2021 Mercedes-Benz S-Class offers luxury sedan

2021 Mercedes-Benz S-Class

2021 Mercedes-Benz S-Class introduces a high-tech luxury sedan with unique specifications

new Mercedes S-Class continues to enhance the technological power of Benz's flagship sedan

There are nearly 30 different models that comprise the current Mercedes-Benz lineup in the United States, yet the launch of the all-new Mercedes S-Class remains a defining moment for Germany's most successful luxury carmaker

Mercedes SUVs, in particular the GLE and GLC families, may be the brand's biggest seller today, but the S-Class is still intended to be just a statement of engineering excellence and technical expertise that underpins the three-star's credibility. So the mission statement of the Mercedes-Benz S-Class 2021 is crystal clear

2021 Mercedes-Benz S-Class, codenamed W223, is built on a new platform known internally as the MRA2. Effectively evolving the pillars of the current vehicle, the MRA2 has been reworked to include a new rear steering axle and a larger battery for the hybrid versions of the vehicle. Compared to the long wheelbase W222 S-Class, the distance between the front and rear axles is increased by 2 inches to 126.6 inches. The overall length grew 1.3 inches to 208.2 inches, the width increased by 2.1 inches, and the height increased by 0.4 inches

Although the Mercedes-Benz S-Class is available elsewhere with a variety of engines, the US lineup will initially be limited to just two, with the standard all-wheel drive system. The entry-level S-Class will be the S 500 4Matic, powered by a 3.0-liter M256 six-liter engine with a mild hybrid EQ Boost system with 21 hp and 184 lb. It produces 429 hp and 384 lb-ft of torque. The S 580 4Matic will be equipped with the M176 4.0-liter twin-turbo V-8 engine, which has been upgraded to operate with the same EQ Boost hybrid setup as the V6. Outputs are 496 hp and 516 lb-ft of torque

interior of the 2021 Mercedes-Benz S-Class

interior design of 2021 Mercedes-Benz S-Class is an exciting blend of traditional luxury materials and modern digital technology, based on a contemporary layout that makes the cabins of the current BMW 7 Series and Audi A8 look like they did in the last century 

There are more Tesla signals inside the cabin, with a wide 12.8-inch touch-sensitive OLED screen dominating the dashboard. At first glance

It appears that a laptop has been left open in the car's center console, and this screen is the primary interface for nearly all functions other than basic driving inside a 2021 Mercedes-Benz S.

The last Mercedes-Benz S-Class had four automatic air vents and a mechanical clock in the space now taken over by the glass front. But the rest of the cabin showcases a lot of old craftsmanship, with wall-to-wall masking and some lovely wood trim, plus color-configurable LED lighting around all of the interior panels. There is also a fingerprint sensor to allow quick change of driver profiles or even authentication of purchases made through built-in apps

2021 Mercedes-Benz S-Class engine 

Two versions will initially be offered in the United States market. The S500 gets a 429-hp supercharged and turbocharged 3.0-liter inline-six, and the S580 upgrades to a 496-hp twin-turbo 4.0-liter V-8, with both engines incorporating 48-volt hybrid assistance. We drove the S580 first, on a route from Stuttgart to Mercedes's proving ground at Immendingen via a stretch of unrestricted autobahn. In the ordinary course of vehicle testing, this would lead to an immediate attempt to find the speed limiter and stay on it for as long as possible, but with the S-class the chance for higher-than-normal velocities was more useful in demonstrating the car's exceptional noise insulation. At 80 mph, more noise was coming from other traffic — muted by the windows' dual panes — than the car itself. Only above 140 mph did the commencement of wind noise from the tops of the doors disturb the serenity. And yes, we did confirm the presence of a 155-mph governor. U.S versions will be restricted to a more leisurely 130 mph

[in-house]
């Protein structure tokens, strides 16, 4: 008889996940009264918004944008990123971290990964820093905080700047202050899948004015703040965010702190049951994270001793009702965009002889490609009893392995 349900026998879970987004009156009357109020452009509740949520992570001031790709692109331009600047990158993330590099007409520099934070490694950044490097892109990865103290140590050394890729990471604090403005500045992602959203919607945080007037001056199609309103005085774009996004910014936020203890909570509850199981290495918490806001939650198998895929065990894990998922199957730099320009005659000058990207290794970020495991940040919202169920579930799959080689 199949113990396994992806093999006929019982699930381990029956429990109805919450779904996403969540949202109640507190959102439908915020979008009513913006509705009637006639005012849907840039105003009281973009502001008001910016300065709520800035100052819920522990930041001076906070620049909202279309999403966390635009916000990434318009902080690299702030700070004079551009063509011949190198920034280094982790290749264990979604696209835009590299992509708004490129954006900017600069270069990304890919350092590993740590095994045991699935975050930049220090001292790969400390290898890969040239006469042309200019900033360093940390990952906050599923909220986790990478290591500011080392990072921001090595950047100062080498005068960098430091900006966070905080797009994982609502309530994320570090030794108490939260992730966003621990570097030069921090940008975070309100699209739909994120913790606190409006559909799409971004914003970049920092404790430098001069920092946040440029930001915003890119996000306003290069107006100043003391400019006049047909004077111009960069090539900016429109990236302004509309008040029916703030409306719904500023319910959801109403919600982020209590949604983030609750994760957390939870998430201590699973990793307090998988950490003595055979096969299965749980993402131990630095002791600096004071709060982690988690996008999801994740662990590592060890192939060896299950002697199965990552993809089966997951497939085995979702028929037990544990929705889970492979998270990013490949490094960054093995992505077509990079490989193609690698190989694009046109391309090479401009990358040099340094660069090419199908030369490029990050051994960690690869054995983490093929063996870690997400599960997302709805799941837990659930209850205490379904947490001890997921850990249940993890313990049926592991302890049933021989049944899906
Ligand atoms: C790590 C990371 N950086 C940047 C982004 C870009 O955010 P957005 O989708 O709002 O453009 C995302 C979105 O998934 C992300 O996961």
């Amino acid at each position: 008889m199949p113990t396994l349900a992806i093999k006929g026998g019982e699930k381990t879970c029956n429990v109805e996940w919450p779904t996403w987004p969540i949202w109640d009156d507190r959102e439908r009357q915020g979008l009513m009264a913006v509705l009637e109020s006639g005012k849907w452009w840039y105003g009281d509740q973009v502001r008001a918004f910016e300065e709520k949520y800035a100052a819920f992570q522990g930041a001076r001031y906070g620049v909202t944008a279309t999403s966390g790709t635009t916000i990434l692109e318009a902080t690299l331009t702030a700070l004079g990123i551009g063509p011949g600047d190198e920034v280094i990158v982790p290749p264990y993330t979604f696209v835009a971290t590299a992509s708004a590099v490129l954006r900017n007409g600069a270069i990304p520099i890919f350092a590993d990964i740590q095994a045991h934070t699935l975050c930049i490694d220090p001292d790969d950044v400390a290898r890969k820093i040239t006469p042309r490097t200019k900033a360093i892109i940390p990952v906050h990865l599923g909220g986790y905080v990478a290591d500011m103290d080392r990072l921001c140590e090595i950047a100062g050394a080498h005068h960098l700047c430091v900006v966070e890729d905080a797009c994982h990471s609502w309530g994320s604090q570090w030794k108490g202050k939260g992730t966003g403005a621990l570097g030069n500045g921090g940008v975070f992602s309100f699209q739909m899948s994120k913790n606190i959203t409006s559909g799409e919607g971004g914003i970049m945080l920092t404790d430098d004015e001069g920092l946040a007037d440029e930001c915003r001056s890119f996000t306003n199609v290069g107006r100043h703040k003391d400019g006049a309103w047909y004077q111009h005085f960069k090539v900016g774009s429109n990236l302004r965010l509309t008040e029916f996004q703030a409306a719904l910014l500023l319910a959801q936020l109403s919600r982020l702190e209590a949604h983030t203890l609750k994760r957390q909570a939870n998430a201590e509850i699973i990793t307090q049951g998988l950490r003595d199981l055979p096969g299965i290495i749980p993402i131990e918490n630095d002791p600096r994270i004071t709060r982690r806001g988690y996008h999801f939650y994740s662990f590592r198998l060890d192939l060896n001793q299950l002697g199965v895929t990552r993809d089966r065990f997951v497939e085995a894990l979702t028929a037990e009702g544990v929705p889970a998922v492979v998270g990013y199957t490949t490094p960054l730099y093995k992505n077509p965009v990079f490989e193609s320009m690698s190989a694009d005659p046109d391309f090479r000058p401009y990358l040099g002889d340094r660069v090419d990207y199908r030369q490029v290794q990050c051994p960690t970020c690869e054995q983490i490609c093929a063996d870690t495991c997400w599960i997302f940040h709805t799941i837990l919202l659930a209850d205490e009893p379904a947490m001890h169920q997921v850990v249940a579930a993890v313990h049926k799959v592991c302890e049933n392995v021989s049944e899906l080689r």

The V-8 rarely raises its voice, even as it creates forceful acceleration. In the most aggressive Sport Plus dynamic setting (a mode that feels at odds with the S-class's character and purpose), the engine stayed hushed under all but stamped-throttle progress. And even then, the V-8 sounded distant and muted. Suspension settings are similarly comfort-orientated, with both adaptive dampers and air suspension standard. The big Benz sits 0.7 inch lower in Sport Plus mode, yet the ride remains impressively pliant, if lacking the firmness normally associated with sports sedans

We also got to sample the optional E-Active Body Control system, which adds both a road-scanning camera and an active anti-roll system. The latter employs a hydraulic system pressurized by a 48-volt pump. This can neutralize body roll—which it does effectively—and will also offer Curve mode, leaning into turns like an oversized motorbike. Grip levels are high, and on dry tarmac, the standard 4Matic all-wheel drive delivered unbreakable traction

At lower speeds, the S580 also showed off another of its innovations: a new rear-axle steer system that can turn the rear wheels up to 10 degrees. Mercedes says this reduces the turning circle of the regular wheelbase S-class to just 35.1 feet, which is one foot smaller than the turning circle of an A-class sedan. The sensation of the system working is initially odd, as the rear axle can be felt moving out as the front turns in. But the increase in maneuverability is obvious and impressive. The 10-degree rear-axle system will only be offered on the S580 with the Executive Line pack. The AMG Line trim (available with both engines) brings a less aggressive 4.5-degree version that delivers a 38.1-foot turning circle. Above 40 mph, both systems offer much smaller degrees of in-phase steering to boost stability

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